|Here I have a Stage 5 (right) and a Stage 6.|
I was lucky enough to notice one of the caterpillars in the middle of a moult, so grabbed my camera!
|Turning into Stage 6 (Instar 4).|
|Here you can clearly see the head capsule still on the head, |
which is always very pale just after a moult.
|Still wearing the head capsule.|
|Now the capsule is just attached by a bit of web and the moulted skin at the side.|
|From the outside of the bowl you can see that the caterpillar has attached itself to it |
with fine webbing before having a moult.
|Here it is a while later showing how it has lost the 'bird dropping' white marking now.|
|And a view of the rear end.|
Stage 8 or rather Instar 5 which is the final stage before pupating. During this period the caterpillar grows enormously. Obviously by this time they are a lot easier to photograph and on June 2nd my three largest ones all moulted so kept me busy watching and shooting!
|June 2nd - this is another one after a moult and the facial markings are just visible now.|
|A few minutes later and the colouring is even darker, and the head capsule is still next to it.|
|4th June and much bigger and showing their beautiful colours now.|
|Photo shoot time.|
|Excuse me would you stop eating just for a moment as I'm trying to measure you!|
|One thing I've learned about caterpillars, they either eat and poo like crazy, |
or do absolutely nothing. Sometimes they don't move for 2 days before a moult.
Finally, pupation draws near when they go on walkabout. Just before the pupation process the caterpillar does what I call 'watery frass', a liquid poo presumably purging themselves before the long period of metamorphosis. They then feel the need to wander off because they are looking for a place to pupate in. At this point I have to get them into the big box with a mesh lid. There are now three in there (I found the second one on my magnifying glass, just as I was picking it up to look at the first one!!), two of which are firmly attached to a stick with their silk cradle and will probably be chrysalises by this evening.
|Up the wall is a lot less dangerous than across the floor, which I've seen before!|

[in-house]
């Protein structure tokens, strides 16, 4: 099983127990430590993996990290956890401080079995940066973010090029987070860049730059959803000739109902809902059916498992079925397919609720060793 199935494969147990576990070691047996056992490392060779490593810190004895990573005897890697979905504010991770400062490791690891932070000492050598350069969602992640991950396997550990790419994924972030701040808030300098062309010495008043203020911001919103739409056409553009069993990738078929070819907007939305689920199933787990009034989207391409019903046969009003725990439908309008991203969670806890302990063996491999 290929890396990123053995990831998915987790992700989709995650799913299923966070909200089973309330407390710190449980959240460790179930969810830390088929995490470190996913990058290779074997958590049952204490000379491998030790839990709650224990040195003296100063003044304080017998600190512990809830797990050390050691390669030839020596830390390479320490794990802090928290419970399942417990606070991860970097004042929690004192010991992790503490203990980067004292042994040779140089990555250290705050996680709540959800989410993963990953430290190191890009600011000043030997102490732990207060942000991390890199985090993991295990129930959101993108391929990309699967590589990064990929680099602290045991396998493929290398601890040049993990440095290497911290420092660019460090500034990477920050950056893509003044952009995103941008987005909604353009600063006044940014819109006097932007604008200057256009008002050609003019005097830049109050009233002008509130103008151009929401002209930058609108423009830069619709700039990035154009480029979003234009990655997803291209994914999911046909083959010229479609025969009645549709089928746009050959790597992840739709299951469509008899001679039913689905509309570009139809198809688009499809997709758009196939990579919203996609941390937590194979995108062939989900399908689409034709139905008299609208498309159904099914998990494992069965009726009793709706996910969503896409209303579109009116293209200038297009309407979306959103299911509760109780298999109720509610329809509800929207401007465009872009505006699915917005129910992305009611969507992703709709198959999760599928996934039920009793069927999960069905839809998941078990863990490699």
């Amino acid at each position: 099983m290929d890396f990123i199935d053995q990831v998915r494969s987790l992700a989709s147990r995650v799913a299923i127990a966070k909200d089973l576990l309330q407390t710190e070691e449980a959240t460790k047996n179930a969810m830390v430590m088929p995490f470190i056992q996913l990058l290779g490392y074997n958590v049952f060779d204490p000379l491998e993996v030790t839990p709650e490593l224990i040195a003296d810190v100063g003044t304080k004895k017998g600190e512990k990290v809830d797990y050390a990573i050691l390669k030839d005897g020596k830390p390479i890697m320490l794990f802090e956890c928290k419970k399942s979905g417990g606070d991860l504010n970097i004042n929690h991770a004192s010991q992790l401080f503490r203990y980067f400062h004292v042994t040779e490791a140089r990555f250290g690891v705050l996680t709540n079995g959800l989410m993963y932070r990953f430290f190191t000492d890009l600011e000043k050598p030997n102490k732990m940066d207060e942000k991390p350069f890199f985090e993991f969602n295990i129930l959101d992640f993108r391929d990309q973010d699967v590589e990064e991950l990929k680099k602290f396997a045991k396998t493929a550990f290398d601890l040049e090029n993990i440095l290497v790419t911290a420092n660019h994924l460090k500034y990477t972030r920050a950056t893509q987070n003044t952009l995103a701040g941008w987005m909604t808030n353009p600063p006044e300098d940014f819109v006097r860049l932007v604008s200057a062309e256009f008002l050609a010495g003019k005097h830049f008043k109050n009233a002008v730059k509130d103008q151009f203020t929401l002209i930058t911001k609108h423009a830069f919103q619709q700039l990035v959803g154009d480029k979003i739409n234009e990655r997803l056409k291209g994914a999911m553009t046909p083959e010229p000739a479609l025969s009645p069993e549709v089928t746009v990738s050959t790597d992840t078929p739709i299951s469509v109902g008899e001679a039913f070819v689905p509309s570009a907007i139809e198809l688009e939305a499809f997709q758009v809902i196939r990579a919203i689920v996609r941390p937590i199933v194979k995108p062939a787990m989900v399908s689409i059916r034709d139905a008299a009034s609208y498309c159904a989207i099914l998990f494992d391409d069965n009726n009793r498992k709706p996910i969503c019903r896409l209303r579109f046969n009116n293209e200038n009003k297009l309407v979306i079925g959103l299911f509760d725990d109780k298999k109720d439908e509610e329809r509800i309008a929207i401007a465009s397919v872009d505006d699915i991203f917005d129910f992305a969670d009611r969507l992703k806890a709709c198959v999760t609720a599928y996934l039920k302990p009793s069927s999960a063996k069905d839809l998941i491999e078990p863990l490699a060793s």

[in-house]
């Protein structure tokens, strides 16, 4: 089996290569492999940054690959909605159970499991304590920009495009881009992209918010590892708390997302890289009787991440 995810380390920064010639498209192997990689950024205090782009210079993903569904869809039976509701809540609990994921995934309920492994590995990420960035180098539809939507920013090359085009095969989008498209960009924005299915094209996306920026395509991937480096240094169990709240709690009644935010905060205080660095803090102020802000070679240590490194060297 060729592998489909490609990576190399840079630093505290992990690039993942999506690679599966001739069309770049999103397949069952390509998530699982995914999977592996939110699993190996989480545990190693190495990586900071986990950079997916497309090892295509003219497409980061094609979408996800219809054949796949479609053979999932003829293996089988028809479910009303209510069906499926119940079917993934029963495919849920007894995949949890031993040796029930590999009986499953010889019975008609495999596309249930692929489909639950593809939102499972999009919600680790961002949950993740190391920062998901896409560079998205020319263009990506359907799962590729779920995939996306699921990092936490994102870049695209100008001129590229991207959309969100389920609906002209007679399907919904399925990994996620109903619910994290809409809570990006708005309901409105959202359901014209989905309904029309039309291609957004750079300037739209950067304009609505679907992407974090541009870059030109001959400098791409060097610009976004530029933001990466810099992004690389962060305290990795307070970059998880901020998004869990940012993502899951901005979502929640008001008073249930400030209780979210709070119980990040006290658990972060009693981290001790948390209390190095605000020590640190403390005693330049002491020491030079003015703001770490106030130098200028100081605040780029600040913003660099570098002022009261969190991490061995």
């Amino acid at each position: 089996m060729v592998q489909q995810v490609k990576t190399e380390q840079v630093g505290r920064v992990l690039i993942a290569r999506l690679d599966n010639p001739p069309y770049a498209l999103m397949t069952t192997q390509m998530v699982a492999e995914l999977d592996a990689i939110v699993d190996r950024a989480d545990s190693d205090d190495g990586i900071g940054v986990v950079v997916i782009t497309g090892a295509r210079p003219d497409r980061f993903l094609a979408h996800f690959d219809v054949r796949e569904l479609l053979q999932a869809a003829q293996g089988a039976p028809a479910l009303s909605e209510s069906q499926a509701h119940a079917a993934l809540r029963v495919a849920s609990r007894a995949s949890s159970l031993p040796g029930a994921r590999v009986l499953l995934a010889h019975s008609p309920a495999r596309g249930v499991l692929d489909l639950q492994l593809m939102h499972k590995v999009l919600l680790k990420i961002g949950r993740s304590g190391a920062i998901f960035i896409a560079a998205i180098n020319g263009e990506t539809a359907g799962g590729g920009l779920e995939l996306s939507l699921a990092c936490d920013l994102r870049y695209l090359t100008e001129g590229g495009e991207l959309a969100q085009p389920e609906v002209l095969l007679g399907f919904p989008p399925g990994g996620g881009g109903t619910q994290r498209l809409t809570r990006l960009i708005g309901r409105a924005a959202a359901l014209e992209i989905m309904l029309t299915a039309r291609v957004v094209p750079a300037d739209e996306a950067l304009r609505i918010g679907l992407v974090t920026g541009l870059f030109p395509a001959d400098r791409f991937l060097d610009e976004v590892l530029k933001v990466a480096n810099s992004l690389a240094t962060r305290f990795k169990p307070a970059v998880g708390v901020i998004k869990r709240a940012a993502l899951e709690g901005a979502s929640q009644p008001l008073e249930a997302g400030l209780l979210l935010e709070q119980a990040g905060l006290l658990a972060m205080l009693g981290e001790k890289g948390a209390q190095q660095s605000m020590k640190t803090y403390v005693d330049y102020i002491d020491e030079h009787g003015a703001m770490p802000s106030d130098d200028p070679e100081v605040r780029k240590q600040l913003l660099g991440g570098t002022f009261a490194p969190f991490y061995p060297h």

I think I saw their mummy out of the kitchen window yesterday whilst I was making strawberry jam and had to nip out to take a few pics. There's no way to tell if it is male or female and it was very tatty and at the end of its days, however there are a lot of fresh eggs suddenly on the bronze fennel!
|Very tatty Swallowtail (Papilio machaon) with a good amount of hindwing missing.|
|It was just clinging to the Valerian.|
|Though when I gingerly put a finger up to it, it flew away as it wasn't having any of that!|
OK the rest of what happens is already documented in these posts so I don't need to keep taking photos.... or do I? :-)
Links to all the previous posts re. raising Swallowtails:
Part 1 - 2012 - introducing my caterpillars and learning a lot about them.
Part 2 - the start of the pupation process.
Part 3 - lots of chrysalises forming but I never actually witnessed one.
Part 4 - the one in which I finally managed to see and photograph a caterpillar turning into a chrysalis.
Part 5 - 2013 - the following spring and what happened to my overwintered chrysalises.
Part 6 - finding more caterpillars and getting through to the butterfly stage.
Part 7 - 2014 - from egg to caterpillar (the most recent post).
I have one more thing to witness .... an eclosion! If you read Part 6 you'll know how long I spent watching and how many frustrations I had last year. But this time I do have my OH's new trail camera which is one of those infrared and movement detector thingies so I can put it in the box and set it to take photos at intervals, or at movement, or photo plus 10 second video etc etc. Well I can't, as I haven't a clue how it works, but he can. No idea of quality but anything is better than nothing!
By the way I should mention that 'cats' are incredibly fun and rewarding pets but possibly more time consuming than the feline variety!